"I keep telling myself, 'Damn it, you gotta go to work,'" Borgnine said in a 2007 interview with The Associated Press. "But there aren't many people who want to put Borgnine to work these days. They keep asking, 'Is he still alive?'" And yet people put him to work — and kept him working — from his late-blooming start as an actor after a 10-year Navy career through modern times, when he had a recurring voice role on "SpongeBob SquarePants," became the oldest actor ever nominated for a Golden Globe and received the lifetime-achievement award last year from the Screen Actors Guild.
Borgnine was playing another nasty character opposite Spencer Tracy in "Bad Day at Black Rock" when he auditioned for "Marty." In a 2004 interview, Borgnine recalled that Chayefsky and "Marty" director Delbert Mann thought of him as an actor whose lone screen specialty was to "kill people."
With his beefy build and a huge orb of a head that looked hard enough to shatter granite, Borgnine naturally was cast as heavies early on, notably as Sgt. Fatso Judson, the brute who beat Frank Sinatra's character to death in 1953's Pearl Harbor saga "From Here to Eternity."
He married five times, but his liaisons were notoriously unsuccessful — none more so than his 39-day marriage to Ethel Merman. After his fourth, in 1965, Borgnine was accused by his estranged wife Donna Rancourt of plotting to murder her and of hiring two “hit men” to carry out the plan.
There are hundreds of excellent remembrances of Borgnine on the web today, and practically all of them focus on a different role he played, because there's so many to choose from-- the taxi driver in Escape From New York? The main character on the TV show McHale's Navy? The voice of Mermaid Man on SpongeBob SquarePants?
He made the move to films and then television in 1951, racking up more than 200 credits in projects ranging from the era of live television drama to the children's cartoon "SpongeBob SquarePants." He starred in the 1962-66 sitcom "McHale's Navy," was one of the original celebrities on the game show "The Hollywood Squares" and played William Holden's right-hand-man in Sam Peckinpah's revisionist Western "The Wild Bunch." He also was a regular on the 1980s television drama "Airwolf" and a frequent guest star on a variety of shows.
Borgnine won an Oscar for his role as Marty in the 1955 film of the same name, and was a star of the small screen during the 1960s as the scheming Navy officer in the comedy McHale's Navy. In the 80s, he came to the attention of a new generation of TV viewers as Dominic Santini in the hit series Airwolf.
A hefty, sweet-faced man with heavy eyebrows and an exceptionally wide, gap-toothed grin, he had something of the look of a big friendly dog, or a small friendly bear, which he turned to good, ironic advantage playing bullies and villains in adult dramas — in the pre-porn sense of the word — such as "From Here to Eternity" (a breakthrough role in 1953) and "Bad Day at Black Rock" (1955), in which he is thrashed by one-armed hero Spencer Tracy. But his sweetness won out over the course of his career.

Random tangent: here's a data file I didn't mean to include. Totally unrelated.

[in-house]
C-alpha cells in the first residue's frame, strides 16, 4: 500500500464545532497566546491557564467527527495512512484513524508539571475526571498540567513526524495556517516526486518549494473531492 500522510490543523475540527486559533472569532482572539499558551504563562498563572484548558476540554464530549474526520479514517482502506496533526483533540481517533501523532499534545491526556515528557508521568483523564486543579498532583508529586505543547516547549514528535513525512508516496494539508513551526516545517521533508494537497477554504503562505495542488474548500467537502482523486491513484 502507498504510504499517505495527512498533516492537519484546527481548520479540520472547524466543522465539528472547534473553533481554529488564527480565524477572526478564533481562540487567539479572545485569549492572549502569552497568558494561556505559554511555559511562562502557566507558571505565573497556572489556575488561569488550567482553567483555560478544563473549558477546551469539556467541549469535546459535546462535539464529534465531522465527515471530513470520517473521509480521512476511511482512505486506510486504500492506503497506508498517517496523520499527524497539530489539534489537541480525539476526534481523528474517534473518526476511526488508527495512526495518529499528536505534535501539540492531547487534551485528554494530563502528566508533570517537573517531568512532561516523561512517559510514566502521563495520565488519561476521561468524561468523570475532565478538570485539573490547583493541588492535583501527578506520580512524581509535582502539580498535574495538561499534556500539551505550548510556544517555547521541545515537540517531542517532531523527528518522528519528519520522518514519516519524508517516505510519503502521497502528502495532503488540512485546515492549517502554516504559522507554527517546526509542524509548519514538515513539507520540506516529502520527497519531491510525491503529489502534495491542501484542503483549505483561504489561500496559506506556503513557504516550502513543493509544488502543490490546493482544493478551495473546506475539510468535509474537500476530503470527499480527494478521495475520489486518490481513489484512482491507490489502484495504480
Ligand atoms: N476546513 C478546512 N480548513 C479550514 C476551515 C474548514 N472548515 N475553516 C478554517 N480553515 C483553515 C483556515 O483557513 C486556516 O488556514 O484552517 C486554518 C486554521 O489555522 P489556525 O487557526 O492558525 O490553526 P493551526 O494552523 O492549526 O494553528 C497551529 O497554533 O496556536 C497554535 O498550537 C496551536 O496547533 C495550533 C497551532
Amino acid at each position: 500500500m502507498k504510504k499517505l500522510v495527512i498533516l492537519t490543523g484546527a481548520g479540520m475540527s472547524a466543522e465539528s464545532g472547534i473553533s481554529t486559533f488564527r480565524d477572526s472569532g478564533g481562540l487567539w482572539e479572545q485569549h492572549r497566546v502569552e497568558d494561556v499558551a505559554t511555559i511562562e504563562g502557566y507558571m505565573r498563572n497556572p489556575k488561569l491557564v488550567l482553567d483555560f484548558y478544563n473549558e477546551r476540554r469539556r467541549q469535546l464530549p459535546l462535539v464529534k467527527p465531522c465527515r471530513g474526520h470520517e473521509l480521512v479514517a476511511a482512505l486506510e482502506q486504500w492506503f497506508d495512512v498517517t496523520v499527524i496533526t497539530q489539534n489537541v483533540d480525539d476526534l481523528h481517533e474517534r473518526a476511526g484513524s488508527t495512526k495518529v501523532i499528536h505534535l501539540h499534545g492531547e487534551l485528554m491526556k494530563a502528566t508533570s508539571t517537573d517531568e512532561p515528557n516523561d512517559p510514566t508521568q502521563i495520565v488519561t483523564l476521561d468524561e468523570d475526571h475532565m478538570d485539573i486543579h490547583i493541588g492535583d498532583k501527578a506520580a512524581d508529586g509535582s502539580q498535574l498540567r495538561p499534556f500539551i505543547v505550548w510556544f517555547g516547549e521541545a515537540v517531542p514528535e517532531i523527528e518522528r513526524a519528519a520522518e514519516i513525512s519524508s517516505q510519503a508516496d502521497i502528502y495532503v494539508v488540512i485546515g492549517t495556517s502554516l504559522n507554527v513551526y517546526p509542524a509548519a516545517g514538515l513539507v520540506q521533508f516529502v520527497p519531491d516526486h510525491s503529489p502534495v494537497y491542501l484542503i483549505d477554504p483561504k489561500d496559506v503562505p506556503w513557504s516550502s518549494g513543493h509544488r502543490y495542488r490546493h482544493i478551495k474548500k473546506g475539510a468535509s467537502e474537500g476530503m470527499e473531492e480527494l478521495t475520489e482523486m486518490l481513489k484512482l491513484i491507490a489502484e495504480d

Borgnine graduated from New Haven's high school in 1935 and worked a stint selling vegetables off the back of a truck before enlisting. It was while he was pondering his future as a vegetable salesman (at the same time fully aware of how lucky he was to have a job in those lean years) that Borgnine's gaze fell upon a U.S. Navy recruiting poster. Not long thereafter he was in the Navy, an experience that he still credits with making a man out of him. It also provided a fertile atmosphere for the development of his future character in television's McHale's Navy.
Ermes Efron Borgnino was born in Hamden, Connecticut, on 24 January 1917, the son of Italian immigrant parents. For five years from the age of two, he and his family lived in Milan before returning to the US. He joined the US Navy in 1935 and served on a destroyer during the war. He weighed 135 pounds (61 kilograms) when he enlisted. He left the Navy 10 years later, weighing exactly 100 pounds (45 kilograms) more.
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Had the actor come to fame before World War II, he would have been just another goon in the background. Instead, he came up at a time when audiences had tired of pretty faces and wanted something rawer, lumpier, more real. Rod Steiger starred in the original 1953 teleplay "Marty," but when it came time for the 1955 film version, director Delbert Mann cast about for a lead who really looked like he could have been a butcher from the Bronx. Borgnine played the role -- an unpretty man finding love with an unpretty woman (Betsy Blair) -- with a decency and tenderness that still disarms a modern viewer.